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Tuesday, October 27, 2015

Why Freeway Congestion Makes Me Want to Buy a New GROM-HDR1 of HD Radio® Dongle

I was driving to work one morning, during a nasty traffic jam, and began wandering through my radio stations. I was really irritated and all I wanted was to listen to a little classical or jazz to calm me down.

I would have to explain my tardiness to my supervisor. This morning I was going to be a little over an hour late. Since I wasn’t the only one in my department who commuted to work, I was sure I wouldn’t be the only one late at least. That brought me some peace of mind. But really it still made me twitch.

The radio stations weren’t getting proper reception where I was currently “parked” on the freeway. My IPhone was dead, so I didn’t bother trying to access something that way. I decided to turn off the stereo and listen to my thoughts instead.

I began thinking about my audio system and the idea of connected cars. I read something online the night before, and it seemed to beam back into my thoughts at that moment.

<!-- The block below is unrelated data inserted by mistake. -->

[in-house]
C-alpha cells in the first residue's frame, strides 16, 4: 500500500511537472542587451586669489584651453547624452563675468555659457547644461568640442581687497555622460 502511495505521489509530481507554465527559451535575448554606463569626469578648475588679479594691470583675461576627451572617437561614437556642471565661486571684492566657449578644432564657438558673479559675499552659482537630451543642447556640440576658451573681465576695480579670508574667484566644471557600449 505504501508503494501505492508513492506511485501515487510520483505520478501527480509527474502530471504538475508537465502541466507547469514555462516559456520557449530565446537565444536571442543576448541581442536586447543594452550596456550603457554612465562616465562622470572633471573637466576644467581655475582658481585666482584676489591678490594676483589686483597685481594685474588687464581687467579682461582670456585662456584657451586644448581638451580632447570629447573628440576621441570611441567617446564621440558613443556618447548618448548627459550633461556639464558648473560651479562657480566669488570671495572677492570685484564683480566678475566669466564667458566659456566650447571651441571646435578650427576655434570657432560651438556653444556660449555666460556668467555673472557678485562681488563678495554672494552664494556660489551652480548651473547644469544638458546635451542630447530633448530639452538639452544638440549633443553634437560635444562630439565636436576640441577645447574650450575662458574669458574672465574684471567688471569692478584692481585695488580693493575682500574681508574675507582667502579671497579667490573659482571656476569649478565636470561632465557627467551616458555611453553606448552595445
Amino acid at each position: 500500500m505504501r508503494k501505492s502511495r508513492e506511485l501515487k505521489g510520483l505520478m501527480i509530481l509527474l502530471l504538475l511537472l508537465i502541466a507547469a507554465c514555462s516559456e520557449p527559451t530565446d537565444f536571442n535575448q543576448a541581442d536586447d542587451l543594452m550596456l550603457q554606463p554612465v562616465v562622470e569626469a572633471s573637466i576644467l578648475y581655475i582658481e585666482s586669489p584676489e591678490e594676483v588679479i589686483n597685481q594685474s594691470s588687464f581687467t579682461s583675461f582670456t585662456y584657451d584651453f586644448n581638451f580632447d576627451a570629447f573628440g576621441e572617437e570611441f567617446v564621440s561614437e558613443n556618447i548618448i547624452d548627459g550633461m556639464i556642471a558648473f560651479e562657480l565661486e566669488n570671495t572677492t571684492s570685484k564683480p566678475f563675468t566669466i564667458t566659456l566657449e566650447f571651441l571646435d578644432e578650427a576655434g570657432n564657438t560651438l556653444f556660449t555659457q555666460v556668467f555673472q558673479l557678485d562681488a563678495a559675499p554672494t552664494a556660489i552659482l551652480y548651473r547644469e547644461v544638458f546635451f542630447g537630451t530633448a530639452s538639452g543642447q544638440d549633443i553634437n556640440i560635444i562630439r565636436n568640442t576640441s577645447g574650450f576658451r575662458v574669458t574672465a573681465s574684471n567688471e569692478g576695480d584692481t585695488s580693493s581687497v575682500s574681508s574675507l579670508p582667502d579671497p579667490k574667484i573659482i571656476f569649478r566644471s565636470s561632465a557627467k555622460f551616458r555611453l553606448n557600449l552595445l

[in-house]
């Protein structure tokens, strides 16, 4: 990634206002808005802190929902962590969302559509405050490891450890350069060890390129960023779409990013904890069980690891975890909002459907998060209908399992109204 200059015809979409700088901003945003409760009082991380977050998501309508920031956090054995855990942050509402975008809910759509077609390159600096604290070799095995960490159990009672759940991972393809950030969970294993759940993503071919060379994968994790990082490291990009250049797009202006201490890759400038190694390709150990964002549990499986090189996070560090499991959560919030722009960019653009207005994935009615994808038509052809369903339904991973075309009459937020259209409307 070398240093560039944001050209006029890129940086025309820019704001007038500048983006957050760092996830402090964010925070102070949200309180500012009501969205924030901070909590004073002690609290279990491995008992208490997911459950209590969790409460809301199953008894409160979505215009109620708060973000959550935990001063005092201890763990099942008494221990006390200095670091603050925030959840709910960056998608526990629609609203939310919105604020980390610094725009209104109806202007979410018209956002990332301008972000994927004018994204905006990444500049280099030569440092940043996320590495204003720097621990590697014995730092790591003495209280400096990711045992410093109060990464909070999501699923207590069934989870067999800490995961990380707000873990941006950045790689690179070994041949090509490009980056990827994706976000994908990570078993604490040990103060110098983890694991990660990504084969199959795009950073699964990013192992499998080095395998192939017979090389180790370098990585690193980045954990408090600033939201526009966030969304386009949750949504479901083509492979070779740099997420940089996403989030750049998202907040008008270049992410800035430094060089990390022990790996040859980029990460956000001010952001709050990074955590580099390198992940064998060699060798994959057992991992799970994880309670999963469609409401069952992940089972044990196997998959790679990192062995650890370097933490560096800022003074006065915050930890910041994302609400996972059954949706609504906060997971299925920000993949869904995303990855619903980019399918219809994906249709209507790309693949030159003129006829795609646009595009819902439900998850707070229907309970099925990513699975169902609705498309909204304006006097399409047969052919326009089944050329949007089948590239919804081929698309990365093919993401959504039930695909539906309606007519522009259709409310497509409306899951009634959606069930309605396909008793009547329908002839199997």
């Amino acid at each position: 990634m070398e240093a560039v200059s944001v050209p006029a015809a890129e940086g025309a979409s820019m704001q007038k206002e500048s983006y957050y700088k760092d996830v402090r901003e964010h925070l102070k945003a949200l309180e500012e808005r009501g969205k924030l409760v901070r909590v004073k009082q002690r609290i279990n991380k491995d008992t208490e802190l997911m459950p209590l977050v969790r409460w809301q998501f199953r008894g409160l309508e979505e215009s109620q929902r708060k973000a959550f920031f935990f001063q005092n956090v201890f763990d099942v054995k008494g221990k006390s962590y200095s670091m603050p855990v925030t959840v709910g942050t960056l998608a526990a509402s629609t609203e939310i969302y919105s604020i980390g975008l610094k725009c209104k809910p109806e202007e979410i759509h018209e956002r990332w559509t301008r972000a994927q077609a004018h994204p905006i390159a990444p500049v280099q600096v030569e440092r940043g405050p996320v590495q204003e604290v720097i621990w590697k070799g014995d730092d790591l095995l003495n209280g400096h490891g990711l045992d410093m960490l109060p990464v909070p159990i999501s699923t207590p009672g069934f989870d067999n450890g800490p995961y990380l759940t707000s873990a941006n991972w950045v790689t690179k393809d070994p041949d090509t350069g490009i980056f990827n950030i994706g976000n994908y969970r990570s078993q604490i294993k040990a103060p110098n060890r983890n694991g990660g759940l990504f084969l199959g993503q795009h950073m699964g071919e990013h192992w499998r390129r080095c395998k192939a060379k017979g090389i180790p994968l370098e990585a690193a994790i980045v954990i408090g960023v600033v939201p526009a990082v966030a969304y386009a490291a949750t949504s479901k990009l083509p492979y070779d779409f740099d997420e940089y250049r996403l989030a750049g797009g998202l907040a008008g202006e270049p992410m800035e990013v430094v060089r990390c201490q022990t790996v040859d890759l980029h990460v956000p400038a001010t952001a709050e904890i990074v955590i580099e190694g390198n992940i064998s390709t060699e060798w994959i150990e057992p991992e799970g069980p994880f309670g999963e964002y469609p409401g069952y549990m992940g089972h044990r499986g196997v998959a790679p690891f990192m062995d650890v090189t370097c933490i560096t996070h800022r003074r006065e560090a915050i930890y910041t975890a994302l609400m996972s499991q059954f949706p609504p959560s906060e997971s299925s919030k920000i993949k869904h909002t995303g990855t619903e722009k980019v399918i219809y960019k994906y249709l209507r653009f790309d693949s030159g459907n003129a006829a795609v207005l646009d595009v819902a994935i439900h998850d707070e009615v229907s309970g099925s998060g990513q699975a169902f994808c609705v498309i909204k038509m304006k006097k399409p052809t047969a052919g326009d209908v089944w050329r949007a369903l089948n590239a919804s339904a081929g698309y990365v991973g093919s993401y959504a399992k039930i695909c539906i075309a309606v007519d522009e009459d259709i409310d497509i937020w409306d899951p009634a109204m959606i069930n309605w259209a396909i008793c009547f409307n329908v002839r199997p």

Connected cars are basically vehicles that have access to internet-based technology. Any time you access music on your phone and listen to it on your car stereo via a USB or AUX connection you are driving a “Connected Car.” Also, if you have an infotainment system included with your car audio system, you are driving a “Connected Car.” GROM Audio specifically develops car kits to better and seamlessly access your hand-held device to GROM’S car.

So regardless, I was sitting there in the slow moving traffic and thinking about connected cars. I read last night that GROM Audio created a new attachment for their car systems, specifically designed to enhance radio availability by 300%. Well, maybe that is a little overboard; however, I was impressed how the device would “extend the value” of their car kits.

This device, called GROM-HDR1, is an HD Radio tuning gadget that plugs directly into your GROM Audio car kit. Using HD Radio® Technology, the device provides static-free, clear audio from FM stations and adds access to more than 2,000 HD Radio stations; along with HD2, HD3, and HD4 channels broadcast by any of those stations.